Here are some of the latest health and medical news developments, compiled by the editors of HealthDay:
Combo High Blood Pressure Pill Beats Single Drug: Study
Using two drugs to treat high blood pressure is more effective than a single drug, according to a new study.
Researchers followed 1,254 patients with high blood pressure in 10 countries who received a single drug (either aliskiren or amlodipine) or a combination of the two drugs, BBC News reported.
The patients who took the combination of drugs had a 25 percent better response over six months and had fewer side effects than those who took a single drug.
The study, published n The Lancet, was funded by Novartis, which makes amlodipine and aliskiren.
"This study adds significantly to the evidence that starting treatment for patients with high blood pressure with two medicines rather than one is safe, and more effective than waiting to add the second medicine later," Jeremy Pearson, associate medical director at the British Heart Foundation, told BBC News.
The combination pill was approved last year by the U.S. Food and Drug Administration.
EPA Issues Recommendations for Chromium-6 in Tap Water
New recommendations for monitoring levels of the potentially cancer-causing chemical chromium-6 in drinking water have been released by the U.S. Environmental Protection Agency.
The move comes several weeks after the Environmental Working Group said it found the chemical in the tap water of 31 of 35 cities from which samples were collected and tested, ABC News reported.
Under current EPA rules, water systems only need to test for the presence of total chromium, which includes chromium-6. The updated EPA recommendations call for collection and sampling at more points throughout water distribution systems and more frequent testing.
"As we continue to learn more about the potential risks of exposure to chromium-6, we will work closely with states and local officials to ensure the safety of America's drinking water supply," said EPA Administrator Lisa Jackson, ABC News reported.
WHO Targets Drug-Resistant Malaria
A global plan to fight drug-resistant malaria was launched Wednesday by the World Health Organization.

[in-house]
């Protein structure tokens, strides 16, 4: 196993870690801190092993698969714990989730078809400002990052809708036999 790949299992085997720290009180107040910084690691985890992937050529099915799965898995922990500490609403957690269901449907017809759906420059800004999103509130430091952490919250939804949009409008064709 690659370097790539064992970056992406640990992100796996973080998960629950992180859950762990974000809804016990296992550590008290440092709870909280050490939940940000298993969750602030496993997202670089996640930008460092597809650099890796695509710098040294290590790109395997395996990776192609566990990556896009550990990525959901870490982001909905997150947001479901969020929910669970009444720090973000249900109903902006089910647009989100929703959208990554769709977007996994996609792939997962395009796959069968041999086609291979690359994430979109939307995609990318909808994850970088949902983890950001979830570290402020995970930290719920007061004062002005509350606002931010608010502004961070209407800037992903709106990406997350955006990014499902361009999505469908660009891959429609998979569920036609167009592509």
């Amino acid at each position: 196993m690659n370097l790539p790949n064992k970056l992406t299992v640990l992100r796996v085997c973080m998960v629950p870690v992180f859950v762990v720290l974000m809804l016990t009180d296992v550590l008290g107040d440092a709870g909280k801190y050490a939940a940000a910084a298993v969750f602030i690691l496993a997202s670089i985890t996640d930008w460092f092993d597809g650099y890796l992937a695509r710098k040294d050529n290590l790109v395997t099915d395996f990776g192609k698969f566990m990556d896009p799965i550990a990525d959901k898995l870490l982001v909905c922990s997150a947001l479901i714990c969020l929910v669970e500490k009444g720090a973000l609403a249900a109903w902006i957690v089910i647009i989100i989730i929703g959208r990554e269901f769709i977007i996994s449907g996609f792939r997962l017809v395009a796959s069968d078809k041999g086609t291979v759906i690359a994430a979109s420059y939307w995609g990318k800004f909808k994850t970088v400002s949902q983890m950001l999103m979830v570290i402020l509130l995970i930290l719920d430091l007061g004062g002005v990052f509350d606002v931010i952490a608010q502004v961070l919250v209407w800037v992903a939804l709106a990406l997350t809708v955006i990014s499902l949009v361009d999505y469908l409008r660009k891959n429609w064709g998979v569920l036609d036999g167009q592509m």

It said failure to combat the spread of resistance to artemisinin -- a key component of new malaria drugs -- would be "catastrophic," Agence France-Presse reported.
Drug-resistant malaria has appeared in areas on the Cambodia-Thailand border and may have spread to other areas in Cambodia, Myanmar, Thailand and Vietnam. More than $175 million will be required for research and to contain resistance is these regions, the WHO said.
It also called for increased surveillance of drug resistant malaria, noting that in 2010 only 31 of 75 countries routinely conducted tests on the effectiveness of malaria drugs, AFP reported.
"The emergence of artemisinin resistance has been a wake-up call. It gives us another compelling reason to step up existing control measures with the greatest sense of urgency," said WHO Director-General Margaret Chan.
Twenty Percent of Americans Don't Have Usual Source of Health Care
One in five Americans, about 60 million people, do not have a doctor or other usual source of health care, says a federal government report released Wednesday.
The main reasons cited by people for not having a usual source of care was that they seldom or ever got sick (two-thirds) and the high cost of care (14 percent), according to the latest News and Numbers from the Agency for Healthcare Research and Quality.
The analysis of 2007 data also found that 29 percent of people with no health insurance said the high cost of health care was their main reason for not having a usual source of care, compared to 16 percent of those with public insurance and four percent of those with private insurance.
About 67 percent of people with private insurance said they had no usual source of care because they never got sick, compared with 59 percent of those without insurance and 53 percent of those with public insurance.
Among the other findings about reasons for not having a usual source of care:
- Blacks were most likely to say they seldom or never got sick (69 percent), compared with Hispanics (62 percent), whites (61 percent) and Asians (58 percent).
- Hispanics were more likely to cite high cost as the main reason (22 percent), compared to 12 percent of other racial/ethnic groups.
- Asians were most likely to say they didn't like or trust doctors (12 percent) than other groups as a whole (4 percent).
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